CU Regents Approve Tuition Hike
Starting next fall, University of Colorado in-state undergraduate students in Boulder and Denver will pay 9.3 percent more in tuition.
It’s the second year in a row that University of Colorado regents have approved a 9 percent increase. But what’s different about this year is the debate the topic sparked among CU regents.
In contrast to last year, when regents voted 8 to 1 to approve a tuition hike, on Wednesday they approved it with a 5 to 4 majority. Those against it raised concerns about the university becoming too expensive for some students. Meantime, the majority said it came down to a simple math equation: state funding is on the decline, and increasing tuition is one of the few ways the school can compensate for the loss.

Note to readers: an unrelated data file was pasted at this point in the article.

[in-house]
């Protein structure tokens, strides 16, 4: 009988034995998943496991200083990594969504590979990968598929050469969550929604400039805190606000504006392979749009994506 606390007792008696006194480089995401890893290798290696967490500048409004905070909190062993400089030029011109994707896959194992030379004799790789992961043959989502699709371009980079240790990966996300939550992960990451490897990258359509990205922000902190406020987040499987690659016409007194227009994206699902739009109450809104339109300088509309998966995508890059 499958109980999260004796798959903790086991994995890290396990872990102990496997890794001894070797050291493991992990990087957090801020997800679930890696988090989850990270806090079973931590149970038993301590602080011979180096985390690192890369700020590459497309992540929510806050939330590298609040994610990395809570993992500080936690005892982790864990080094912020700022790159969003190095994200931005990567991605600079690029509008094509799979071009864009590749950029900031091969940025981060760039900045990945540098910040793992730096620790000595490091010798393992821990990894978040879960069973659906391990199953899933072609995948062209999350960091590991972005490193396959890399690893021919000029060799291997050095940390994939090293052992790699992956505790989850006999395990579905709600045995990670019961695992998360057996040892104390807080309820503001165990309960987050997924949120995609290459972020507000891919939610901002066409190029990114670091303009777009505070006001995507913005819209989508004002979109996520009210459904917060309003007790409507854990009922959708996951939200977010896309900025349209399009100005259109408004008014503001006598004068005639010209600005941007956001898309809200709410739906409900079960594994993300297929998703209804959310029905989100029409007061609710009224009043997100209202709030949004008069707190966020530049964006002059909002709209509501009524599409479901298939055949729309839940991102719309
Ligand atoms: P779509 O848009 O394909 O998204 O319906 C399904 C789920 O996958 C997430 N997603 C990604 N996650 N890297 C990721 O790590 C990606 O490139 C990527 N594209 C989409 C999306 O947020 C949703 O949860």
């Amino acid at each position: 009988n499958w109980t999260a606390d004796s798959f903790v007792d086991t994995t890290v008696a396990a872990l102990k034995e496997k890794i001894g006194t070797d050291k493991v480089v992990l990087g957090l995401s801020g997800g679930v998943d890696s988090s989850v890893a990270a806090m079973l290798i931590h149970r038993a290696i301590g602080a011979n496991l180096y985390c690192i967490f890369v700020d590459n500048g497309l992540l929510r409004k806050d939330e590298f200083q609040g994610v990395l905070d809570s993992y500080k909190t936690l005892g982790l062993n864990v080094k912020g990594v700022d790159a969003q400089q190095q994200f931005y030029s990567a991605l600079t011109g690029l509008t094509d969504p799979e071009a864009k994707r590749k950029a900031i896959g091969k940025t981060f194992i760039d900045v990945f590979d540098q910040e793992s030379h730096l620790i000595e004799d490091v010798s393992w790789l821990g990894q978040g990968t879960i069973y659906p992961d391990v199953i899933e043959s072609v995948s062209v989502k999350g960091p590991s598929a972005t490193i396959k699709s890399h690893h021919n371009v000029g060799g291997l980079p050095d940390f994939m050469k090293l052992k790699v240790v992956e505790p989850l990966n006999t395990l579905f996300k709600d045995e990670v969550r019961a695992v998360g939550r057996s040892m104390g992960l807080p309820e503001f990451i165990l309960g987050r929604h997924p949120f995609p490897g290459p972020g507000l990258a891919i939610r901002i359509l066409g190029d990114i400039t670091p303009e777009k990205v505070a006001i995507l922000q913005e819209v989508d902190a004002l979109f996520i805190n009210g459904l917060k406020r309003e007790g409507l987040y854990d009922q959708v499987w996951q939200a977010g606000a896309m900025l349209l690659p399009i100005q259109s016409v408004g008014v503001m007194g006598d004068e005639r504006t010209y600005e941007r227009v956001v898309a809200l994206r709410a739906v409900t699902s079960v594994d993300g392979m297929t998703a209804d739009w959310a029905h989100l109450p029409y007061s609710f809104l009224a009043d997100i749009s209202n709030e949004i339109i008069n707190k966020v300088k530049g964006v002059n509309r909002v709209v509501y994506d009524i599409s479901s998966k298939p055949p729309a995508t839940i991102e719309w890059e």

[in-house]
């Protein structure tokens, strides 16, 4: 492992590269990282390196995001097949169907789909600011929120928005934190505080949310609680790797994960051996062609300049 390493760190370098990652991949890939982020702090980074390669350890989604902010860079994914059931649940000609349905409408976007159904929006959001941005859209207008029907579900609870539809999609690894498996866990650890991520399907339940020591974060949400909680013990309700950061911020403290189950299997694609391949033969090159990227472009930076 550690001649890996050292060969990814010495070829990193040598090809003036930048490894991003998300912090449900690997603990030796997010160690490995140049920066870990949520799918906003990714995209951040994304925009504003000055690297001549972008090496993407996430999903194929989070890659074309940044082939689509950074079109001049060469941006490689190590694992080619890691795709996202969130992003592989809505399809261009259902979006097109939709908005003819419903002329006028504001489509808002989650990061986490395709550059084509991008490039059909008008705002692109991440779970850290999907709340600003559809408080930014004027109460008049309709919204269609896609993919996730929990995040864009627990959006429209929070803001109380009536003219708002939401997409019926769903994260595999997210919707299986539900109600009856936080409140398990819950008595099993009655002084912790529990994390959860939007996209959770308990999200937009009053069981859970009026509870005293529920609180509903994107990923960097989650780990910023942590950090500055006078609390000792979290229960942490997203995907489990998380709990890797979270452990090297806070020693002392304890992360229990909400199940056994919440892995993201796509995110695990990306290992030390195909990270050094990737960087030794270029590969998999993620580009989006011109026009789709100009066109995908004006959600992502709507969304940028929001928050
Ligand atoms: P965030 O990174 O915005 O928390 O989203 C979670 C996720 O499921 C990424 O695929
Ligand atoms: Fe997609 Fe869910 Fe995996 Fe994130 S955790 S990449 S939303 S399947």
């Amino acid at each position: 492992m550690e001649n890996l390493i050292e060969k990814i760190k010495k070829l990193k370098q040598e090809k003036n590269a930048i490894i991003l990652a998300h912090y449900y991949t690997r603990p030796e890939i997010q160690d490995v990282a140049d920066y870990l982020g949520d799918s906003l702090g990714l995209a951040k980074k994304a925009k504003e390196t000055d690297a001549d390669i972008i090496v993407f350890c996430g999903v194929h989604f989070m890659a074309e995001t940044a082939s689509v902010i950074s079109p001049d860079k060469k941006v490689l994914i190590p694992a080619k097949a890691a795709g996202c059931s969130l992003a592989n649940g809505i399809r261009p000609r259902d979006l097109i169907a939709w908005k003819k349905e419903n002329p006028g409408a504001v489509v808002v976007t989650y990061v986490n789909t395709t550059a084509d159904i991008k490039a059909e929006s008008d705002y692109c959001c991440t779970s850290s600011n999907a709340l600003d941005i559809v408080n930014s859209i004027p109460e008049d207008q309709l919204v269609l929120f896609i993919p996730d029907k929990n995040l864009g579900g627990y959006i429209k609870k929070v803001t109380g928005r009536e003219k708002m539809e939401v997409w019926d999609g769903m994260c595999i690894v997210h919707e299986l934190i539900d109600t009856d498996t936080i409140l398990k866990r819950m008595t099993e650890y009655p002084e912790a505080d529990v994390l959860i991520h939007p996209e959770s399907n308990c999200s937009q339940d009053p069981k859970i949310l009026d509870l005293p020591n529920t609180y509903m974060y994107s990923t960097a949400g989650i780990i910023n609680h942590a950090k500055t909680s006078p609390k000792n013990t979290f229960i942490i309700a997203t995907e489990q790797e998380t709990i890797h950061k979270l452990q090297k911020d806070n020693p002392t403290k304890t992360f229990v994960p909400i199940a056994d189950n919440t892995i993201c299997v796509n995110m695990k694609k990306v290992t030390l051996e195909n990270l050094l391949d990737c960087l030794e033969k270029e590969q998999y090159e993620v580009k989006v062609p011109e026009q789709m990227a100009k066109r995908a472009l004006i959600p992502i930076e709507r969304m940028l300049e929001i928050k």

The change means undergrad tuition will go up by $654 to $7,652. In-state graduate students will see tuition raised by 5 percent to $9,378. The only group immune to the hike is current in-state undergraduates. The University of Colorado locks in a four-year rate for these students, which is guaranteed.
Overall, the increases are expected to bring in about $42 million more in revenue next year.